But that’s kind of harsh, because as I said, the actual sounds are top notch, and fully usable. If you’re buying a CD for sonic rather than musical ideas, then you won’t be disappointed. The sonics are great: sounds which might sound weedy through your TV but here sound meaty and powerful.

After the groove/kits come the drumloops. You don’t get “kits” with these, just the loops (something rectified on the second included Akai-format CD. These range from “are they doing this with a SID?” through to “wow, I could build a track round this” to “what the f***?”. I’m sure everyone who buys this will classify each loop differently! There’s certainly no shortage of ideas.

At this point I must mention the packaging and presentation of the CDs, which is (as you’d expect from a company this experienced at producing sample CDs) top notch. Everything is fully labelled, with BPMs as appropriate, across the 2 CDs. The descriptions of the sounds vary in their descriptive power, but with sounds this abstract I couldn’t do better. If you trust the description you’ve got a fairly good chance of guessing the emotional mood.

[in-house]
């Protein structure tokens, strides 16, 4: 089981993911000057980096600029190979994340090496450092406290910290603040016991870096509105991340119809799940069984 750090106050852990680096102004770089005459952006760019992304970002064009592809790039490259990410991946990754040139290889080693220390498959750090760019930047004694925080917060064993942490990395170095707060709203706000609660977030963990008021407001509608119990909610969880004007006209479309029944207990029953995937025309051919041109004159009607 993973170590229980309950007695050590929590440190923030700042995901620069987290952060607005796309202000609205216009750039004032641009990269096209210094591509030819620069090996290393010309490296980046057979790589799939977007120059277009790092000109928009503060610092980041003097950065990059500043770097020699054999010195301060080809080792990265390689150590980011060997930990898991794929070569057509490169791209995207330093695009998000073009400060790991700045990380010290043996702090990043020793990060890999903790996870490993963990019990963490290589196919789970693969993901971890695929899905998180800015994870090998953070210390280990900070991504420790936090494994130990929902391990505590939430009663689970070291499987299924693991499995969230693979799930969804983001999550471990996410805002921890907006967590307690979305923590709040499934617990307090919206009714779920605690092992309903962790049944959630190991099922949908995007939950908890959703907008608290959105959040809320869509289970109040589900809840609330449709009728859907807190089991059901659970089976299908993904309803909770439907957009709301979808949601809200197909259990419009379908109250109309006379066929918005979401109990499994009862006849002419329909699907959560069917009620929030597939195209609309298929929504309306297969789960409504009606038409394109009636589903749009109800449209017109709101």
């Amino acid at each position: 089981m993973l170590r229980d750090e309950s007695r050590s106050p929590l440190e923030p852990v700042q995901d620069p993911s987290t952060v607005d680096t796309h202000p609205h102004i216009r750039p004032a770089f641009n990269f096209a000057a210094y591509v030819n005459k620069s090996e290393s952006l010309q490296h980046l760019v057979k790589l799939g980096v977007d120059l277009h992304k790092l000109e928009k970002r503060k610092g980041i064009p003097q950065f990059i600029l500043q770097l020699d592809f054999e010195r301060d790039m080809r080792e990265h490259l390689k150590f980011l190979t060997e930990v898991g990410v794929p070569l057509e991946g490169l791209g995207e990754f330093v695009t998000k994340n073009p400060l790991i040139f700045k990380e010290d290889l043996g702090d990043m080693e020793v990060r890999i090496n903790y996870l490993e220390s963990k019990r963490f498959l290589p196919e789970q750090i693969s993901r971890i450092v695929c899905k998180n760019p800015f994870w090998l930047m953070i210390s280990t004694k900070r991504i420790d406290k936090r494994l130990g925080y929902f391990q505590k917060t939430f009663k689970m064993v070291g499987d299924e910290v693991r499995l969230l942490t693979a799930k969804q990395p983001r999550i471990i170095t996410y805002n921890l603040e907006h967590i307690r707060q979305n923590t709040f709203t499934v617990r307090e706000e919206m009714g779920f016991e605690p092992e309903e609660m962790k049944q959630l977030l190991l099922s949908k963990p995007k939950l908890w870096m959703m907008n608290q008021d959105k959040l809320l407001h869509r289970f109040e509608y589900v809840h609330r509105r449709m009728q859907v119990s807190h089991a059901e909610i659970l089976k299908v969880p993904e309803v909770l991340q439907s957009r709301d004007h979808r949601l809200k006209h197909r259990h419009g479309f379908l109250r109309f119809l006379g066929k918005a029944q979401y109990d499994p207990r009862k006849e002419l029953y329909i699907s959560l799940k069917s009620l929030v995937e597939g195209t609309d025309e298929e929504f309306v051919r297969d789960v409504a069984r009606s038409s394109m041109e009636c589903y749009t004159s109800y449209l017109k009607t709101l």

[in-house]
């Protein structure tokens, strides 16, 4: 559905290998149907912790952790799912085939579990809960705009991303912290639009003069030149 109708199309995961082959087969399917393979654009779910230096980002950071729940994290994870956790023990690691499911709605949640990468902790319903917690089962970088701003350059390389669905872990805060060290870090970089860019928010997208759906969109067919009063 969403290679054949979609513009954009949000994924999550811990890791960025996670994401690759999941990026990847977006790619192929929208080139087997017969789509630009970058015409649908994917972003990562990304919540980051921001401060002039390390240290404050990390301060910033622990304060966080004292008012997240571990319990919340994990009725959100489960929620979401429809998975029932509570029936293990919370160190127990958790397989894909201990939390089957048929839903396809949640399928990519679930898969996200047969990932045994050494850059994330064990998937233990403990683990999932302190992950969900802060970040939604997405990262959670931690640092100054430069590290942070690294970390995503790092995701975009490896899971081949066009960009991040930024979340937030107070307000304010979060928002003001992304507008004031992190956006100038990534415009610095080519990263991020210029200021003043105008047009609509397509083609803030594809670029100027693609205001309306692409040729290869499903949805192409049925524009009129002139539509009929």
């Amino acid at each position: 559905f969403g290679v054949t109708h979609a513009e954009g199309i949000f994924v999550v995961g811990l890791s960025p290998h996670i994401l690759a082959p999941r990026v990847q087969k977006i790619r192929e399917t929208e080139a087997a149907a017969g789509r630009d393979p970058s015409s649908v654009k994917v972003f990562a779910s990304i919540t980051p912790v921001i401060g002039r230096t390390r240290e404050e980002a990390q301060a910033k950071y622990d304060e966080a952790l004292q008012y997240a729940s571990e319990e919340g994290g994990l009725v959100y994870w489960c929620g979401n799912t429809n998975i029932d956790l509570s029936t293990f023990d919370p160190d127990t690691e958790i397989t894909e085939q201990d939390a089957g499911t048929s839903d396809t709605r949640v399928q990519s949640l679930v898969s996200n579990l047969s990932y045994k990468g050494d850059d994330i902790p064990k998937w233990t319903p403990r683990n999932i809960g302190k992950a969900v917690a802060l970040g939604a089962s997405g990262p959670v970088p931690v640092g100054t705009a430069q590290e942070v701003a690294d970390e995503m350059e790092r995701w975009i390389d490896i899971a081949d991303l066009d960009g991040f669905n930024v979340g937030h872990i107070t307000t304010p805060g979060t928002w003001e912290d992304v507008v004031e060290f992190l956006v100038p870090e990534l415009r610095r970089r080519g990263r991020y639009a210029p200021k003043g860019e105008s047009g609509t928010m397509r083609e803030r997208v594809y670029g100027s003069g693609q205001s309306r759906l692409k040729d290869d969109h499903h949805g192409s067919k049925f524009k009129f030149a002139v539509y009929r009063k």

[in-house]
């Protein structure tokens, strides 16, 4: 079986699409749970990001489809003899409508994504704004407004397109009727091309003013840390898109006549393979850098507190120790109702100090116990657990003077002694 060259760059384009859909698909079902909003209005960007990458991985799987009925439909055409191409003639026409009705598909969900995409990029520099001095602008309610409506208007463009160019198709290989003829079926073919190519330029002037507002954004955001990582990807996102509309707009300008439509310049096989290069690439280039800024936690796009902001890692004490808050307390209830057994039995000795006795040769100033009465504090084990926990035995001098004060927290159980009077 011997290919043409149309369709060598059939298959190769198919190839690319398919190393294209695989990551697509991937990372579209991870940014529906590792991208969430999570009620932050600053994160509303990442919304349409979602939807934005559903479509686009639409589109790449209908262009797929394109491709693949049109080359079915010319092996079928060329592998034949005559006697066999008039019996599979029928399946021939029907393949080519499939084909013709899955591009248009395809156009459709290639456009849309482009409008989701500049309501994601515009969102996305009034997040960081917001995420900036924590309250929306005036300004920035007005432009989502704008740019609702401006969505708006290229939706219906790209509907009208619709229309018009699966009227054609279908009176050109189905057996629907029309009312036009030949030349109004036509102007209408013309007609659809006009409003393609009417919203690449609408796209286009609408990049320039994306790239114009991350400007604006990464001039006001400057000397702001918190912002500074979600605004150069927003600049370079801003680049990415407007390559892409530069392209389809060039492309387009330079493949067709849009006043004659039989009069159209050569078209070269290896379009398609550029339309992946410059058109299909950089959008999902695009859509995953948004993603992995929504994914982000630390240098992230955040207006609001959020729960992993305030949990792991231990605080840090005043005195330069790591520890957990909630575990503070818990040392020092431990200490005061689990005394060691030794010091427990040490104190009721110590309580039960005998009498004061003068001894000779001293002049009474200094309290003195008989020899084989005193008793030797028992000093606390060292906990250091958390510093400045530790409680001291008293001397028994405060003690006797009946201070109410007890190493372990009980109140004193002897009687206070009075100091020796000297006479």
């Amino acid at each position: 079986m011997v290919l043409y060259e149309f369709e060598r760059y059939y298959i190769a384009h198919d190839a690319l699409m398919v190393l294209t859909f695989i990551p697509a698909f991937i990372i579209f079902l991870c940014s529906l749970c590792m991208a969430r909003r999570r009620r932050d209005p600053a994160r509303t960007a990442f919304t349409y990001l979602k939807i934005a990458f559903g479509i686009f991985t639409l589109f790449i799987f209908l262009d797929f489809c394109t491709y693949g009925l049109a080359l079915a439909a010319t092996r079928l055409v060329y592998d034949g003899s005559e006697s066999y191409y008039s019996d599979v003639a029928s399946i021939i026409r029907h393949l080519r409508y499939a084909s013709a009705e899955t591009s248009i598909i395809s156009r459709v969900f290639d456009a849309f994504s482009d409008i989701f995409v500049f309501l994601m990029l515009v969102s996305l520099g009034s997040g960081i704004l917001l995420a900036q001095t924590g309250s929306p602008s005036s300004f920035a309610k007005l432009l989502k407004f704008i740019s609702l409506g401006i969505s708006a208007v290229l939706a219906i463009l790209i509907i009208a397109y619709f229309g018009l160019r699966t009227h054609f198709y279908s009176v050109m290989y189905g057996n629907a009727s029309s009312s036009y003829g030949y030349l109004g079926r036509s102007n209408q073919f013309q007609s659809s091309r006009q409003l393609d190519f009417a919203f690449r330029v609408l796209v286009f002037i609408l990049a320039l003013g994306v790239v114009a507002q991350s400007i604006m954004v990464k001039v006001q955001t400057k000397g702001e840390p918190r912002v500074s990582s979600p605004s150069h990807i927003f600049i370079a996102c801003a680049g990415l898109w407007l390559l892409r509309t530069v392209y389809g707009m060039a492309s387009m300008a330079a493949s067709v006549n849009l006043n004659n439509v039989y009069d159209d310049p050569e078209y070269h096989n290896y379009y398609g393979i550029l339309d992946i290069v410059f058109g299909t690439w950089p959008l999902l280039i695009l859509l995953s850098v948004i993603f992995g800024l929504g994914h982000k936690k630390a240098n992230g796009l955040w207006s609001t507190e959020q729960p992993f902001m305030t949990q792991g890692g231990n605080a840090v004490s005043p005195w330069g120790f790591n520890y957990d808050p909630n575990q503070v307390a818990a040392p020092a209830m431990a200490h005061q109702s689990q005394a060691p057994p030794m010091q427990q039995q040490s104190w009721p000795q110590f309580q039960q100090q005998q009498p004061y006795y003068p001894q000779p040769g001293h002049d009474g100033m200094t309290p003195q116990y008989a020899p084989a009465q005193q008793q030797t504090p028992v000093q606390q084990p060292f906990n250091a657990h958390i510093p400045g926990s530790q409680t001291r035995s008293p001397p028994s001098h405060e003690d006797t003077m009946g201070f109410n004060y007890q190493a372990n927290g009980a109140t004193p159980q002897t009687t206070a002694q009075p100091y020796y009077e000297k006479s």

Right, back to the CD. After the drumloops come the “Background Tracks”. From beepy to noise, these would be quite difficult to use in a mix: you would either have to put them in a break where it didn’t have to compete with other musical ideas, or build an entire mix around it. I would say these are the least useful tracks on the CD: HVSC is replete with (albeit copyrighted) melodic ideas which are better. The same is true for the “licks and loops”. It’s hard to see how you’d put these in context without them taking over your track.

There is a good spread of FX on the CD, which would be very usable indeed: FX is one area in which the C64 did indeed sound like its stereotype: game FX sounded like game FX. How many you would want to cram into a particular track is debatable, but most types of sounds are represented. However, ironically the licencing rules behind this CD forbid you from using these sounds for game purposes!